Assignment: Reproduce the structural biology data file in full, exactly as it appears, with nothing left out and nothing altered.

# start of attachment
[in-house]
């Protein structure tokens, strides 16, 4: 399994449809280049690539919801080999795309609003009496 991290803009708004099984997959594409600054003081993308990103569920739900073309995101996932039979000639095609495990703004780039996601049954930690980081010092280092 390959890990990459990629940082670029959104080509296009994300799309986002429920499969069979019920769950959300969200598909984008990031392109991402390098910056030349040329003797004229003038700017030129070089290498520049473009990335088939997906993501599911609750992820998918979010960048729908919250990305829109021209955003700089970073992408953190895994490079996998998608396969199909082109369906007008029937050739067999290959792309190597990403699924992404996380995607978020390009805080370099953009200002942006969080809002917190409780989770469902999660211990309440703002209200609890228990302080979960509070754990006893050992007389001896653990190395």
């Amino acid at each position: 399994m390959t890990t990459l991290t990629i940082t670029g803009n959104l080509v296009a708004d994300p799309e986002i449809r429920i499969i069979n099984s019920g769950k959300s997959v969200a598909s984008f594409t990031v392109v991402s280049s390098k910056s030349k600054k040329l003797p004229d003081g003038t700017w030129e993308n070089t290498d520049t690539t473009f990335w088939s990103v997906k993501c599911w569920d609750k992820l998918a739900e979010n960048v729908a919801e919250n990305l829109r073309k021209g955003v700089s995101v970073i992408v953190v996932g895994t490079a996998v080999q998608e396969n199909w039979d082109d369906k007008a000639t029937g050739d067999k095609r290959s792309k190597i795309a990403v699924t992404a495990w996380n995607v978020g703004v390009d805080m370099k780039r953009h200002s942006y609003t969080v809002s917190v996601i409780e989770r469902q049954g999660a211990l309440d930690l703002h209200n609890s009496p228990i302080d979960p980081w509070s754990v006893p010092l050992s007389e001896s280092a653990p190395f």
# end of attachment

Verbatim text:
[in-house]
């Protein structure tokens, strides 16, 4: 399994449809280049690539919801080999795309609003009496 991290803009708004099984997959594409600054003081993308990103569920739900073309995101996932039979000639095609495990703004780039996601049954930690980081010092280092 390959890990990459990629940082670029959104080509296009994300799309986002429920499969069979019920769950959300969200598909984008990031392109991402390098910056030349040329003797004229003038700017030129070089290498520049473009990335088939997906993501599911609750992820998918979010960048729908919250990305829109021209955003700089970073992408953190895994490079996998998608396969199909082109369906007008029937050739067999290959792309190597990403699924992404996380995607978020390009805080370099953009200002942006969080809002917190409780989770469902999660211990309440703002209200609890228990302080979960509070754990006893050992007389001896653990190395």
């Amino acid at each position: 399994m390959t890990t990459l991290t990629i940082t670029g803009n959104l080509v296009a708004d994300p799309e986002i449809r429920i499969i069979n099984s019920g769950k959300s997959v969200a598909s984008f594409t990031v392109v991402s280049s390098k910056s030349k600054k040329l003797p004229d003081g003038t700017w030129e993308n070089t290498d520049t690539t473009f990335w088939s990103v997906k993501c599911w569920d609750k992820l998918a739900e979010n960048v729908a919801e919250n990305l829109r073309k021209g955003v700089s995101v970073i992408v953190v996932g895994t490079a996998v080999q998608e396969n199909w039979d082109d369906k007008a000639t029937g050739d067999k095609r290959s792309k190597i795309a990403v699924t992404a495990w996380n995607v978020g703004v390009d805080m370099k780039r953009h200002s942006y609003t969080v809002s917190v996601i409780e989770r469902q049954g999660a211990l309440d930690l703002h209200n609890s009496p228990i302080d979960p980081w509070s754990v006893p010092l050992s007389e001896s280092a653990p190395f």